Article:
As more and more claims are filed against insurance companies for the sudden business interruptions, many are being denied under the tense that a closure as a result of the COVID-19 crisis was not considered to be as such.
In San Diego, six insurance companies, among them Lloyd’s of London, Aspen American Insurance and Topa Insurance Company were sued by several small businesses for denying coverage despite several state orders to not do so. According to the plaintiff’s lawyers, the lawsuits “claim that the business purchased “special” property insurance coverage to protect against business interruptions, or disruptions outside of their control. These policies included business income coverage. The firms also noted that all these coverages either included or did not expressly exclude losses caused by viral infections such as COVID-19.
But despite all this, the law firms said that the insurers “refused to uphold their contractual responsibilities for losses suffered due to COVID-19, as well as losses caused by executive orders by civil authorities and any efforts to prevent further property damage or to minimize the suspension of business and continue operations.” Many states have required that insurance companies cover these loses and delay their premiums for up to two months. To deny this coverage would mean the insurance companies think the COVID Pandemic does not fall under the same definition of business interruption which include floods, forest fires, hurricanes and earthquakes.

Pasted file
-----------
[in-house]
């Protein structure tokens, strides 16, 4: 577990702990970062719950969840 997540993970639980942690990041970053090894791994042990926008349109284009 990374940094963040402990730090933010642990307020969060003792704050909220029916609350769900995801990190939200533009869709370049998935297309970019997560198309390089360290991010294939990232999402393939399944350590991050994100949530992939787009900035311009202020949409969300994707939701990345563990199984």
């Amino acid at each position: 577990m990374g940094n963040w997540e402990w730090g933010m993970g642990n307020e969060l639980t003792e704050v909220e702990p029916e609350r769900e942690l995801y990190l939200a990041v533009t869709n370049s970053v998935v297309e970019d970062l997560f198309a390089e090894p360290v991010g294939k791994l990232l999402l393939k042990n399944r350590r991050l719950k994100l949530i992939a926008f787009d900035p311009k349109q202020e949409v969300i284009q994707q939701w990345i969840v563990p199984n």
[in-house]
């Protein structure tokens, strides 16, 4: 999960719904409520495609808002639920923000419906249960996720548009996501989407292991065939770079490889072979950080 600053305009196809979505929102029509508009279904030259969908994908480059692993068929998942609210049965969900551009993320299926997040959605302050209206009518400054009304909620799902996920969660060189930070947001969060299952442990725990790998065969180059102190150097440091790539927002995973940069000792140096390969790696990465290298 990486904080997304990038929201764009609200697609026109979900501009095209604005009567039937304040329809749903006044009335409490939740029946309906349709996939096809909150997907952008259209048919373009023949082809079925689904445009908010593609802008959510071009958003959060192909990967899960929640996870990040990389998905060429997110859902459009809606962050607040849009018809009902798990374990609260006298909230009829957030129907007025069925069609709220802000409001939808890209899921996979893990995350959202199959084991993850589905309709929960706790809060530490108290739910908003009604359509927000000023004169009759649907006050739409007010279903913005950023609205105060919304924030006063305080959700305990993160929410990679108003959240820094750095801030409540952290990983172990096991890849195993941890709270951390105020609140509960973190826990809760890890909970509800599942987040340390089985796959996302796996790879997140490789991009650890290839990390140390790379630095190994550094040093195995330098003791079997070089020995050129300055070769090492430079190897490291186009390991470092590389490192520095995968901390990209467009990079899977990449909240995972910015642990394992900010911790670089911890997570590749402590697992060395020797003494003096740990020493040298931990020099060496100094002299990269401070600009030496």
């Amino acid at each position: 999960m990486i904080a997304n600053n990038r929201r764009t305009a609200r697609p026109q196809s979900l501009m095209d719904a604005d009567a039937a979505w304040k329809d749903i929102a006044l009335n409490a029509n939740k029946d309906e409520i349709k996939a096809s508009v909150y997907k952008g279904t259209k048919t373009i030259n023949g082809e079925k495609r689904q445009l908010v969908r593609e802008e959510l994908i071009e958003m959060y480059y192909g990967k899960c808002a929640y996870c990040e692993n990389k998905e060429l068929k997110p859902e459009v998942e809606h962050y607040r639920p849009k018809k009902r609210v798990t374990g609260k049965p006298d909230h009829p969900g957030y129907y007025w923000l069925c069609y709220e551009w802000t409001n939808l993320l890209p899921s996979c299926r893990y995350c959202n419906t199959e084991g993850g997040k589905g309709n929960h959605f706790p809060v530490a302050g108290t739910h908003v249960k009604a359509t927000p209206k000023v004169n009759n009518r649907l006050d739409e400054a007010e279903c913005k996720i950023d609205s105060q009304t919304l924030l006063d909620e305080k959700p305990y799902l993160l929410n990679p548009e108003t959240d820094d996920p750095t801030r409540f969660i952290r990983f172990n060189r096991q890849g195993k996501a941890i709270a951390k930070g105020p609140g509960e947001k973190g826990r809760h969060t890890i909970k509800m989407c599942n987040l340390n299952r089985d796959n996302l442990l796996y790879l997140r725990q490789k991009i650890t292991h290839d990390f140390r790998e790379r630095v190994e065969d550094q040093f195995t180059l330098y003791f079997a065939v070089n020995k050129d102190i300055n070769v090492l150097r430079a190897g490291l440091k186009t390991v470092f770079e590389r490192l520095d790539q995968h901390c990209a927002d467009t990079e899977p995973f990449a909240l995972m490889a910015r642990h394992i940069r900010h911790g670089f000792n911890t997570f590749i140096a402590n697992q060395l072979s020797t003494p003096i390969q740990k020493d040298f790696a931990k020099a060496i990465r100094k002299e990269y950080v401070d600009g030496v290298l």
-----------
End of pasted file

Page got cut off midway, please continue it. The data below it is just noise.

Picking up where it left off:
With the COVID crisis taking root, many companies are seeking damages to help recover money they have lost due to the economic pause. Some insurance companies might deny this coverage but in reality, most should not. Talk to your insurance provider about what your coverages entail and discuss what will happen moving forward.